Microsoft's Google Glass rival

@CNNMoneyTech July 31, 2012: 3:28 PM ET

REDMOND, Wash. (CNNMoney) -- This is part 2 of CNNMoney's series looking inside Microsoft's research lab.

If gadgets like Google's augmented-reality glasses catch on, we might all soon be wearing screens. Microsoft has a very different take than Google, though, on what that technology should do.

At its research lab in Redmond, Wash., Microsoft is working on a camera and projector combination similar to Google's cyborg-like "Glass" glasses.

Here's one crucial difference between Google's approach and Microsoft's: Google thinks the display should face your eyes, and Microsoft thinks the display should project outwards.

Microsoft's project, which doesn't have a snazzy name like Google's, is a wearable projector that utilizes technology similar to the Kinect to shine a multitouch display pretty much anywhere. The company simply calls it the "Wearable Multitouch Projector."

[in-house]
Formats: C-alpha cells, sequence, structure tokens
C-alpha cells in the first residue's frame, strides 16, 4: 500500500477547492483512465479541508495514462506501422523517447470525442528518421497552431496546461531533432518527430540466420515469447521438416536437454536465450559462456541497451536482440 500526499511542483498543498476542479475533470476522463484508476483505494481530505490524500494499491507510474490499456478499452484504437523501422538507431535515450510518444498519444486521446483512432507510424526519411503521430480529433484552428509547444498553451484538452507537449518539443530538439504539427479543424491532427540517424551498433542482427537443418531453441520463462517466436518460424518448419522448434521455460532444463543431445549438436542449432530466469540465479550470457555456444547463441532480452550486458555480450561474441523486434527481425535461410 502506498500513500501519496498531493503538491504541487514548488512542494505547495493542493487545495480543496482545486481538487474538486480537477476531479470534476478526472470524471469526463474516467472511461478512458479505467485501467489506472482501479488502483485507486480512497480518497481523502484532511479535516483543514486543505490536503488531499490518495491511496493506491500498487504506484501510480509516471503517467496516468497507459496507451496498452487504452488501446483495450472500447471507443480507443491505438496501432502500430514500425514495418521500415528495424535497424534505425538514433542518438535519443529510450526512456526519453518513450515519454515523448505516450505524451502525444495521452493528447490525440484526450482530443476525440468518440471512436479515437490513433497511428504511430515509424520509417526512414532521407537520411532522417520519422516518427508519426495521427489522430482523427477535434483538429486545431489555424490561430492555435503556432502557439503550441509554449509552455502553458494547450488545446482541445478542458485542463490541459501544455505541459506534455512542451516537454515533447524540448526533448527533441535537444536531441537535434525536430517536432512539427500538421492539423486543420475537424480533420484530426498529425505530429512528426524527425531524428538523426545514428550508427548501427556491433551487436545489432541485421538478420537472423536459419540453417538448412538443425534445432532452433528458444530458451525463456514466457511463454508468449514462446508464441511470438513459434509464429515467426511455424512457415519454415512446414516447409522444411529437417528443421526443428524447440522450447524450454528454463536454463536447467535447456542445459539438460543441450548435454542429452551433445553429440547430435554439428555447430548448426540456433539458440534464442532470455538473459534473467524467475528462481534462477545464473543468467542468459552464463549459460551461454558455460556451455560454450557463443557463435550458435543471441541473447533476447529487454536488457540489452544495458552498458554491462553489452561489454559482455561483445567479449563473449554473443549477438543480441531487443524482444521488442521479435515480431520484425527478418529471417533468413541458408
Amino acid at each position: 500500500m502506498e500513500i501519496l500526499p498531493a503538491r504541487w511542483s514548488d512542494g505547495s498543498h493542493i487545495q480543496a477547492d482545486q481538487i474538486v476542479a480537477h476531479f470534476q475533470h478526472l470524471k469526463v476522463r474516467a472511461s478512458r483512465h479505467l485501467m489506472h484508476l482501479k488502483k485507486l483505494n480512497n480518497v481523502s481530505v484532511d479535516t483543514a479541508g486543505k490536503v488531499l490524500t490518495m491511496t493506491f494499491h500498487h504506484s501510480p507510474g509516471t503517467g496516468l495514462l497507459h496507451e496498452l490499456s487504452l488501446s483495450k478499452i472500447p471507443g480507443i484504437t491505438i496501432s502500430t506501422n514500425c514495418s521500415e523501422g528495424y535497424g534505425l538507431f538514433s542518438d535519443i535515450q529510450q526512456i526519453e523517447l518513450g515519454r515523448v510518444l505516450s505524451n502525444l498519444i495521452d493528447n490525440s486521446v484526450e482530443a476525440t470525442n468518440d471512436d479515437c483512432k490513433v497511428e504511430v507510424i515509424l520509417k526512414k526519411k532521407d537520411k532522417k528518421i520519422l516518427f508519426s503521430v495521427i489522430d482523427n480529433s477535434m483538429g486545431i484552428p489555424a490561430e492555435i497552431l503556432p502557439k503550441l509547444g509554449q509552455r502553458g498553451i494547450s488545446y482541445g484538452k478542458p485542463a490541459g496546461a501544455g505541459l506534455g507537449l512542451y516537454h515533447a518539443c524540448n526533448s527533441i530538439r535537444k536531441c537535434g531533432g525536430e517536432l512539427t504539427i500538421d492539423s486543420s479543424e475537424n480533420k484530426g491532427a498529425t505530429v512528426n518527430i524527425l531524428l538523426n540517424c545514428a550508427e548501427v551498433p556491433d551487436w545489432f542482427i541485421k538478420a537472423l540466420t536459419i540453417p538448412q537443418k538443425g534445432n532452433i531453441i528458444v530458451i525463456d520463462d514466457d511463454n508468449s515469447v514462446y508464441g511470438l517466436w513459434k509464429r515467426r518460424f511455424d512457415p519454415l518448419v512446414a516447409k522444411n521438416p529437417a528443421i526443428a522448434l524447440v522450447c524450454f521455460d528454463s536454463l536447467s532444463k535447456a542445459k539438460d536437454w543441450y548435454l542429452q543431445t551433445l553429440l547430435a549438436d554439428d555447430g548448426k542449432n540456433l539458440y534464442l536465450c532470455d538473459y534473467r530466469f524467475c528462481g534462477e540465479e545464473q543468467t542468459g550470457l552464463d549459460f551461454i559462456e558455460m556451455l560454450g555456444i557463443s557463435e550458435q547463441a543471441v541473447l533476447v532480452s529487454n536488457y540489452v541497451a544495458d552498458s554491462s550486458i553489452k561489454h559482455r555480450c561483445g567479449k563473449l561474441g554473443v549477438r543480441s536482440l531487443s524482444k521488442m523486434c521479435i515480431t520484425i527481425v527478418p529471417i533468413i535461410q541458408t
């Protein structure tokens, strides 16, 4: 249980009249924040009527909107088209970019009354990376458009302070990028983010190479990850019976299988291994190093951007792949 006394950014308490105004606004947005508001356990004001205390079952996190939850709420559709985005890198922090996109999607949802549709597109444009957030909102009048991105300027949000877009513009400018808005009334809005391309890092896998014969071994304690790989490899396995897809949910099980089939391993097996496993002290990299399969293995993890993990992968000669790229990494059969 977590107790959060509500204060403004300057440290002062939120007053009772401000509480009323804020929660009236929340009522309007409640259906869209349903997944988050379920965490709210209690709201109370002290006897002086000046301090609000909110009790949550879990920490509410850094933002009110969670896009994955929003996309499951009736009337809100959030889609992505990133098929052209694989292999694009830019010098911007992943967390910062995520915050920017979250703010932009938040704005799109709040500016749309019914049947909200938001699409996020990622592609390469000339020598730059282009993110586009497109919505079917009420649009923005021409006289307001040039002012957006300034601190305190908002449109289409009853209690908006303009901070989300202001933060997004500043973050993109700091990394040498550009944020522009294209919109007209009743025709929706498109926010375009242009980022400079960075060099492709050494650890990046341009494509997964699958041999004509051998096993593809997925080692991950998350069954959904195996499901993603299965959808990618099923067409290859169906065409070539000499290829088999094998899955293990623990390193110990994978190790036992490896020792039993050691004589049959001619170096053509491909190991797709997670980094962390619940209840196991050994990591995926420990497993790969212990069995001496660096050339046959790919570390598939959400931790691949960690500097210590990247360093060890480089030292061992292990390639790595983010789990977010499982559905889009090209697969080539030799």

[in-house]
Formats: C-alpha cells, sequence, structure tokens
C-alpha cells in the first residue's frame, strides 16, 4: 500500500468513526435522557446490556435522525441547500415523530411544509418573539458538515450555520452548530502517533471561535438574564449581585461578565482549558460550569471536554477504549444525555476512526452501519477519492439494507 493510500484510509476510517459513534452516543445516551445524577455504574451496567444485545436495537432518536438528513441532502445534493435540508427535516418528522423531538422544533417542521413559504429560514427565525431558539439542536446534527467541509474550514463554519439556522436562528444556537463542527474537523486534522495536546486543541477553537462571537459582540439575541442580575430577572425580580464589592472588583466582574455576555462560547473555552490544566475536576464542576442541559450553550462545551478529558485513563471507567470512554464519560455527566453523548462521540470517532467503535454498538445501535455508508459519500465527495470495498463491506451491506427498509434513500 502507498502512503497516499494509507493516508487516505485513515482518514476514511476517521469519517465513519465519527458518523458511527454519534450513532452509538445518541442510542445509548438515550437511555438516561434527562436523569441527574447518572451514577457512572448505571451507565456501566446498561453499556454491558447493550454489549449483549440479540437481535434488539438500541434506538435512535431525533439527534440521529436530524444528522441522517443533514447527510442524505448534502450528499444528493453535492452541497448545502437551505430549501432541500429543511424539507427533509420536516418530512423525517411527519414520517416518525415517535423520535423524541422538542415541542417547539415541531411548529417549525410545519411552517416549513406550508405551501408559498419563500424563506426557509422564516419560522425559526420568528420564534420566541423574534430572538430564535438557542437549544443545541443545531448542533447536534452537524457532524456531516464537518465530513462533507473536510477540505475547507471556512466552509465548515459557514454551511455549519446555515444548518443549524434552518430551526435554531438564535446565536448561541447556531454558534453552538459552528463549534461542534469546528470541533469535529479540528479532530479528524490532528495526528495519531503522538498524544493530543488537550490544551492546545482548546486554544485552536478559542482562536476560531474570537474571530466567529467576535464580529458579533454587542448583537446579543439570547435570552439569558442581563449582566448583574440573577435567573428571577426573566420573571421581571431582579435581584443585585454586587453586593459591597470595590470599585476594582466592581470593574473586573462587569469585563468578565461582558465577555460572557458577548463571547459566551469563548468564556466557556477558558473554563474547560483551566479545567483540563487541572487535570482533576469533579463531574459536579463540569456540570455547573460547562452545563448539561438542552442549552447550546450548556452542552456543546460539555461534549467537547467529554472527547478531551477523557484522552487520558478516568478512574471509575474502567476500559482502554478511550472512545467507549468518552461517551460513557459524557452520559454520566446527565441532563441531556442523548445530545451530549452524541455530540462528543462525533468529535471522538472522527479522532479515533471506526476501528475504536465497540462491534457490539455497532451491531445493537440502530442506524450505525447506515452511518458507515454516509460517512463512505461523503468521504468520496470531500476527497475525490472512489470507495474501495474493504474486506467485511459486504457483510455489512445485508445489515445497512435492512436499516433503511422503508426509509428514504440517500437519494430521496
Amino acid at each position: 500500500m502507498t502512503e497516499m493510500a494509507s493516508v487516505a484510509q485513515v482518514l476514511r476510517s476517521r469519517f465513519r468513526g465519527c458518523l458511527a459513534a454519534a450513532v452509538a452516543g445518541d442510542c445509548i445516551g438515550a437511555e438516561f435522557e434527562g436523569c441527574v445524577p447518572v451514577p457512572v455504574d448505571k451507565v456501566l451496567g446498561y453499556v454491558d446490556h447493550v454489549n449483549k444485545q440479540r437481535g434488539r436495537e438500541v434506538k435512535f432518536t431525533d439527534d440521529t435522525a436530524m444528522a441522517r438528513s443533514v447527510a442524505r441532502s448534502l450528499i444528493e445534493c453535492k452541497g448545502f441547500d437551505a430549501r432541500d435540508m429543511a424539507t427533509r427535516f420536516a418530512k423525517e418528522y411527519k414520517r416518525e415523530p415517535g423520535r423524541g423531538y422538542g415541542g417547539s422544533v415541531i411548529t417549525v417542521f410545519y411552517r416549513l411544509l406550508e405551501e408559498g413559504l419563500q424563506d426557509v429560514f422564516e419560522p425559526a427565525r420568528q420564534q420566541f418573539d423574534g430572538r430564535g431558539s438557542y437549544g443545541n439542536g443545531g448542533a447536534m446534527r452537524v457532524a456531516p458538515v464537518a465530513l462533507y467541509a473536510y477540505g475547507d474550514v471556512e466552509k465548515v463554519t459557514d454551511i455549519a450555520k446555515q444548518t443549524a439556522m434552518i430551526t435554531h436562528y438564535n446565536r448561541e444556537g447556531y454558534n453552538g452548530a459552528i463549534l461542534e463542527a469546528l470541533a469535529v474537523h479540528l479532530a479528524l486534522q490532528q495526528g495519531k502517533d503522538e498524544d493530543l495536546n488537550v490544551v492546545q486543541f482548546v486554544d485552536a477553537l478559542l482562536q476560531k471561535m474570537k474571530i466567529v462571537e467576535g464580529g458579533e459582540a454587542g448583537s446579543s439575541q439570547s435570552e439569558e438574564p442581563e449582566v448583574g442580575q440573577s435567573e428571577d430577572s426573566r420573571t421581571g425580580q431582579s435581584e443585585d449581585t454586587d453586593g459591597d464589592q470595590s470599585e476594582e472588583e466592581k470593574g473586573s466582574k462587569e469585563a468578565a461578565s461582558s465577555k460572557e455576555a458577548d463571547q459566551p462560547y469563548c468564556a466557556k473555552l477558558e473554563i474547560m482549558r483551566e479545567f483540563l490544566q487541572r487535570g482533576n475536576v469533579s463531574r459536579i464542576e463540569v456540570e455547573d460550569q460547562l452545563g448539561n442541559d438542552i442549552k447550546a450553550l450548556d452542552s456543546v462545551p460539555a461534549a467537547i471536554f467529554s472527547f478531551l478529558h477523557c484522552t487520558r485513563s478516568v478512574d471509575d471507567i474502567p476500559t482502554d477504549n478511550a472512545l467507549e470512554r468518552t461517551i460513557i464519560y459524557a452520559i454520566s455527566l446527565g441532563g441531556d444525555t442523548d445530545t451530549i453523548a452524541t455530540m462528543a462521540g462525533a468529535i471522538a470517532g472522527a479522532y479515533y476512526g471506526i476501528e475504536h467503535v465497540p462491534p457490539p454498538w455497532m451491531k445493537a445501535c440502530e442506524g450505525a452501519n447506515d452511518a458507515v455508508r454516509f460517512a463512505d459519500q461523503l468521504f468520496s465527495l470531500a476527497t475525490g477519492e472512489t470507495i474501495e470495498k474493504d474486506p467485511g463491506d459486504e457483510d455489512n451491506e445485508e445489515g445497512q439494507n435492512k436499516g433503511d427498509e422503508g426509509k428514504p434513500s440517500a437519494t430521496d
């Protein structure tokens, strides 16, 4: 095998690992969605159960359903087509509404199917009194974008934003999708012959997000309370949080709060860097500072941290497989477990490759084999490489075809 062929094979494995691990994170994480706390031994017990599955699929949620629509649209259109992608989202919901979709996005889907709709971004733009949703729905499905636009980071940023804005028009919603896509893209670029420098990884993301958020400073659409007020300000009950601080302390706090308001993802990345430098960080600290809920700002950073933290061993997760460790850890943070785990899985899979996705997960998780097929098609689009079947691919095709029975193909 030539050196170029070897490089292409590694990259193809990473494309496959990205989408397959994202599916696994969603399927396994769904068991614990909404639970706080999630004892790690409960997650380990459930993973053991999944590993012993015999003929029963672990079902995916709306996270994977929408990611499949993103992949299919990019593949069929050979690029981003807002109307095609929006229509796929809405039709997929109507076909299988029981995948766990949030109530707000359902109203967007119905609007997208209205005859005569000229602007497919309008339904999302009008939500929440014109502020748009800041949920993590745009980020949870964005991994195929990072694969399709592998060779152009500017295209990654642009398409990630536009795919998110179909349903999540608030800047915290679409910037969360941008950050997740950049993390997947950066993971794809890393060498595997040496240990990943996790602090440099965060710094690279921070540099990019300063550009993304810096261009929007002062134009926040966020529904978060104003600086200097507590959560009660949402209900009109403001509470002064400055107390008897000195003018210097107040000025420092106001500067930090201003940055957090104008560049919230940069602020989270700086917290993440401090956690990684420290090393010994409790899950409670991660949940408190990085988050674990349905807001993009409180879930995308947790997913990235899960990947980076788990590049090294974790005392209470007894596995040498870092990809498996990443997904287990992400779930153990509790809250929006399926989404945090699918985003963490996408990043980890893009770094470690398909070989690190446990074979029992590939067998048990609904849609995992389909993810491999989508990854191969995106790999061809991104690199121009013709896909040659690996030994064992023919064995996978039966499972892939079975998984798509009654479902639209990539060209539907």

What that actually means is that a wall, a notepad or your hand can become a touchscreen in an instant.

Microsoft (MSFT, Fortune 500) hasn't figured out the use case for the technology, but one idea it's playing with is that someday soon, you'll be able to access everything in your smartphone while it's still in your pocket.

Want to make a quick call, look at a map, or change the song you're listening to? Just hold out your hand.

Currently, the demo device is an ugly, pirate-parrot-like setup. A small laptop in a holster is connected to a tiny projector and camera mounted on a shoulder strap. Microsoft's engineers wrapped the cords in blue luminescent tubing to make it look like the wearer is about to go bust some ghosts.

It's certainly not polished, but Google (GOOG, Fortune 500) recently revealed the earliest iterations of its Project Glass hardware, and it's not like that looked so cool either.

Microsoft thinks that the underlying technology will improve and miniaturize in the next several years, allowing the projector and camera to essentially be hidden from view. It could surface on a pair of glasses like Google Glass, or perhaps an alternate device like a pendant. To top of page

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